We run all day without problem in very shallow waters averaging no more than 20 feets. My hope? Not meeting “keel first” any other “Pingo”. In such shallow waters, we will not have much chances and we could get again in big troubles quickly.
“Olivier get up, we have water”…
Night again. It’s the 27 of August and we should reach Tuktoyaktuk soon. I dream peacefully in my cozy bunk. In the middle of the night Eric wakes me:”
“Olivier get up, we have water”…
I wake up not grasping immediately what’s going on.
“What do you mean we have water?”
Eric wades in water higher than the floor of the master cabin with his boots on. I understand quickly. Eric quietly adds that the water come from the bulkhead and that’s there is a lot of it. This sophisticated computer engineer contradicts every traditional sayings about his profession. In stressful conditions, they are supposed, like ducks in a pond, to be quiet just on the surface but to paddle furiously below the water line. Eric stays always cool and smiling in all circumstances. Above the water in my mast during a storm, below the water disentangling my propeller, against the water overboard in nailing part of my cabin floor or in the water wading today inside “Breskell”. A real US navy seal, amazing guy!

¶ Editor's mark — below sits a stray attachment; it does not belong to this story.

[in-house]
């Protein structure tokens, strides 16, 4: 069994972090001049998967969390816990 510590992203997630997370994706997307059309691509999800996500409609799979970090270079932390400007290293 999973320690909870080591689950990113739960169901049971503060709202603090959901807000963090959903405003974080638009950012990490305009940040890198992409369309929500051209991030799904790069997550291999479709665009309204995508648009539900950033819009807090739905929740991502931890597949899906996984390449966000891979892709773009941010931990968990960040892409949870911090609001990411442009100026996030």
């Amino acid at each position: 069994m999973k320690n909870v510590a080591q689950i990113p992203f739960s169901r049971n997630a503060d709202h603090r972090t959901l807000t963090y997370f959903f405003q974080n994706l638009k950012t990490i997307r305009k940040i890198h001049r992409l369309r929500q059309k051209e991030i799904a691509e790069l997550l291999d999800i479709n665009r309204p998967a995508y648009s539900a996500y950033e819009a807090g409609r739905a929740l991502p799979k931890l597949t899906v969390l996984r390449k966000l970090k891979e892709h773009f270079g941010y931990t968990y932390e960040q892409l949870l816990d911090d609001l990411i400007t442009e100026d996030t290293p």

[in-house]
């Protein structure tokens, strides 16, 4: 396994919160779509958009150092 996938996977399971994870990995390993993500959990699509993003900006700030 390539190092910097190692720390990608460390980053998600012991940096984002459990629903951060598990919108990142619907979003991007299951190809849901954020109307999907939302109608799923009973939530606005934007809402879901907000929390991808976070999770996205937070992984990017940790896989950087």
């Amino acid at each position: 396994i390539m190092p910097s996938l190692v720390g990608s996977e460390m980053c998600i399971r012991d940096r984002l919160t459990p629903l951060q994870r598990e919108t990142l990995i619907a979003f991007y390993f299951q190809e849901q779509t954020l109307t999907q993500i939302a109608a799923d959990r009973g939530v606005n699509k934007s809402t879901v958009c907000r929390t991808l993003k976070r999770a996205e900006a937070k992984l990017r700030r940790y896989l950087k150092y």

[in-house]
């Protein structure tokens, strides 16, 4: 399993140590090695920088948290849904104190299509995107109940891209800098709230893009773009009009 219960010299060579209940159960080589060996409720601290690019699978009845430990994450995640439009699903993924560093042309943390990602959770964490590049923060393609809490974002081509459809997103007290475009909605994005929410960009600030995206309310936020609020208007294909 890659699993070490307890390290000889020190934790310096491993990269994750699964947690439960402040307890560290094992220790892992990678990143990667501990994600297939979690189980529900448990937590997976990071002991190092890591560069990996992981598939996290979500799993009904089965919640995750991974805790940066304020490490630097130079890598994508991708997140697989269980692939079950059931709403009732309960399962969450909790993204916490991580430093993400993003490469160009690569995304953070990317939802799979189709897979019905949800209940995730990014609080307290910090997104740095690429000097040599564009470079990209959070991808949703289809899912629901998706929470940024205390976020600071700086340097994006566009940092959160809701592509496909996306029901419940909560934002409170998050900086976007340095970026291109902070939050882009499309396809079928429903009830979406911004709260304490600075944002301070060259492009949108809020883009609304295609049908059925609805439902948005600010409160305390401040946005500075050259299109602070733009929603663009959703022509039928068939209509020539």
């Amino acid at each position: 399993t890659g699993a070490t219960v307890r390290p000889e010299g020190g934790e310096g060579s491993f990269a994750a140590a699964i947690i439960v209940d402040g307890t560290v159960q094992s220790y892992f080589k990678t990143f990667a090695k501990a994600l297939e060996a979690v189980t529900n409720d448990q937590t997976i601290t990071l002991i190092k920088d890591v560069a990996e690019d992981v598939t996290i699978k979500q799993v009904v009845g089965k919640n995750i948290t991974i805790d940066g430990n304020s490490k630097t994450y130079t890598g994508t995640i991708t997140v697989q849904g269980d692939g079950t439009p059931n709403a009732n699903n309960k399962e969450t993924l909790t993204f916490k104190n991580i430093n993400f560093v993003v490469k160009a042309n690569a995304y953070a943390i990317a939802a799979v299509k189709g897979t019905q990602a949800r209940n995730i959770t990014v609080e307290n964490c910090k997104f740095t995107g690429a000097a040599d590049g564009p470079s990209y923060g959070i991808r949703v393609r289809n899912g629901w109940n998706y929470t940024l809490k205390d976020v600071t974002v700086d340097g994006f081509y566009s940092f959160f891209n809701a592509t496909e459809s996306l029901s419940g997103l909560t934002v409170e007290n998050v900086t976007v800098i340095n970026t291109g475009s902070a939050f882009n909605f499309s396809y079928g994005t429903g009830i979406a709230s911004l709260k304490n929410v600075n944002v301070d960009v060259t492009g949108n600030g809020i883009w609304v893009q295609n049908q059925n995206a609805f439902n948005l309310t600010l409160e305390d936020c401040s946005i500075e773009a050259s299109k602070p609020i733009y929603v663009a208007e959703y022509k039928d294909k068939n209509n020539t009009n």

I jump into the sail locker. My emergency surgery doesn’t work anymore. The caulking needed more curing time. It’s breaking away. Each time “Breskell” slides down a wave, water pours inside the locker. Not much we can do for now. I return inside and help pumping with Eric. A simple and obvious solution: rig a pump in the bow. It’s simply the matter of running it for a few minutes every hour or so until the front locker is completely dry. Nice and easy.
It’s midday when we take our final alignment to Tuktoyaktuk.
“ Sorry folks, a private yacht cannot stays here “.
He offers the attractive alternative of the public dock. It’s closer to town and much more convenient for fueling or shopping. Just enough time to thank him and we are underway. At the city dock, Henry and his beautiful white dog welcomes us.